One-hand button lock system
Leather carrying case
Shipped in an elegant wood presentation box
Damascus steel was a term used by several Western cultures from the Medieval period onward to describe a type of steel created in India and used in sword making from about 300 BC to 1700 AD. These swords were characterized by distinctive patterns of banding and mottling reminiscent of flowing water. Such blades were reputed to be not only tough and resistant to shattering, but capable of being honed to a sharp and resilient edge. William Henry's damascus is made from several types of steel welded together to form a billet.
The patterns vary depending on how the damascus artist works the billet. The billet is drawn out and folded until the desired number of layers are formed. William Henry damascus billets are forged with a minimum of 300 layers. William Henry works with a handful of the very best damascus artists/forgers in the U.S.
William Henry's patent-pending Wave Damascus features a core in ZDP-189 (HRC 67) or VG-10 (cryo-tempered to a hardness of HRC 61) for superior sharpness and edge retention over time. The core of the blade is clad with alternating layers of stainless steel and nickel silver. The billet, 45 layers in all, is patterned with a custom die to create the undulating waves that emerge across the bevels of the blade. This material can be dark-etched for contrast, or etched and re-polished for a more subtle pattern.
In 1975, The Eyrie Vineyards produced the first American pinot noir to compete successfully in France with the renowned pinot noirs of Burgundy. Thanks to the close partnership with The Eyrie Vineyards, the 35 year old wood from that original and historic grapevine will live forever in a beautiful limited edition writing instrument by William Henry.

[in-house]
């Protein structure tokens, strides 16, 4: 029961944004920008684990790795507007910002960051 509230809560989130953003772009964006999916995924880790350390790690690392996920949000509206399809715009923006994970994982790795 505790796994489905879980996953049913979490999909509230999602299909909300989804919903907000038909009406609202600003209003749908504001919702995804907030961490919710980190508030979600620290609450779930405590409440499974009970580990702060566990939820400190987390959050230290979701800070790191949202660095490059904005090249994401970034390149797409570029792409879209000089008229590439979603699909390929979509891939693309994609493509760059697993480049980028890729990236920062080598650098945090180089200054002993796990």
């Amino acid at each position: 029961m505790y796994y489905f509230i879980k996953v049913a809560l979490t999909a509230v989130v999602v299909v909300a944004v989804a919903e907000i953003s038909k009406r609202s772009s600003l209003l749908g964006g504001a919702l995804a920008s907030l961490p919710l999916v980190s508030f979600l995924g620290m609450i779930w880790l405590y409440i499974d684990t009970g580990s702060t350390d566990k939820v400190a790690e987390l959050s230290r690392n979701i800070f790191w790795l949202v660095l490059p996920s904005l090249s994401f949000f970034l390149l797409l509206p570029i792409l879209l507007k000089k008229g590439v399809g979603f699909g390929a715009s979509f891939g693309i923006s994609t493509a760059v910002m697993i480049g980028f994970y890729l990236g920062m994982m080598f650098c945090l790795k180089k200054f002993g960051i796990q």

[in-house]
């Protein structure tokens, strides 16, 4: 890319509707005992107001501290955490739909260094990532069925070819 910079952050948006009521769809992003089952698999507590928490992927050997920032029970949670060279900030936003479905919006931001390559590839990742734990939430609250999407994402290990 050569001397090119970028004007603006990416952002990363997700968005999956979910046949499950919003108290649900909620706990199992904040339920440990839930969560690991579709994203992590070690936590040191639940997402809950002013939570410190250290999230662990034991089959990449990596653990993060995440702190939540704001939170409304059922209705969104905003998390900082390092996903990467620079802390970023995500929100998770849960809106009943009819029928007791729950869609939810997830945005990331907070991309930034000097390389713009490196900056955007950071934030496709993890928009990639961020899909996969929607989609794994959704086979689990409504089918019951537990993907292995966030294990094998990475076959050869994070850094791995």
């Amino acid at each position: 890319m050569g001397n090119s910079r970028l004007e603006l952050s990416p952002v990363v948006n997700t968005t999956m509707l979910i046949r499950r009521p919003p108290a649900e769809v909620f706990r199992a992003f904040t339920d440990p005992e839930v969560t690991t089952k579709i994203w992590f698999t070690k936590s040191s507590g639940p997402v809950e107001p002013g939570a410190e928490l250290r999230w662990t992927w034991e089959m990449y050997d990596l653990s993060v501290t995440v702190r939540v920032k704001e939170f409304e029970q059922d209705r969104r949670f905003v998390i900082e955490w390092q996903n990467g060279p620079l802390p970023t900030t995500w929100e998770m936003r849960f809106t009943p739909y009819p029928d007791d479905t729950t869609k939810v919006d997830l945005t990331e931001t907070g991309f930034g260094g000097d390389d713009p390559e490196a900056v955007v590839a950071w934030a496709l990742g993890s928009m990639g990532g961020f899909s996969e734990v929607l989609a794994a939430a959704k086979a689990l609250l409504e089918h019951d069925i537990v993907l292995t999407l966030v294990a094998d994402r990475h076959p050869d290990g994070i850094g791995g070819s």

The Eyrie Vineyards was the first winemaker to grow pinot noir in Oregon’s Willamette Valley, where the temperatures, rainfall and day-lengths offer the grape its best home outside of Burgundy. In 1979, The Eyrie Vineyards placed in the top ten pinot noirs at the Olympiades des Vins in Paris. Surpassing hundreds of French winemakers, Eyrie’s pinot noir was the first American wine to successfully compete with the French Burgundies.
Hoping to overturn the rank achieved in Paris, a challenge tasting was restaged in Beaune in 1980, and to the wine world’s disbelief, Eyrie’s 1975 South Block Reserve came in only 2/10ths of a point below the winner, the 1959 Chambolle-Musigny from Joseph Drouhin.
The Eyrie Vineyards is a pioneer in American winemaking - a small business whose tireless and creative work has inspired and guided the United States among the most respected and top ranking wine producers in the world
Topaz is a rare, extremely hard gemstone with an exceptionally wide color range that, besides brown, includes various tones and saturations of blue, green, yellow, orange, red, pink, and purple.
The ancient Greeks believed that topaz gave them strength. In Europe during the Renaissance (the period from the 1300s to the 1600s) people thought that topaz could break magic spells and dispel anger. For centuries, many people in India have believed that topaz worn above the heart assures long life, beauty, and intelligence.
Blazing red topaz is an enduring symbol of love and affection; it brings long-lasting friendship and ensures the fidelity of the one you love. When worn it is said to relieve negative emotions and bring friendship.
Early Egyptians viewed topaz as the "gem of the sun " believing that the sun god Ra bestowed it with a golden glow..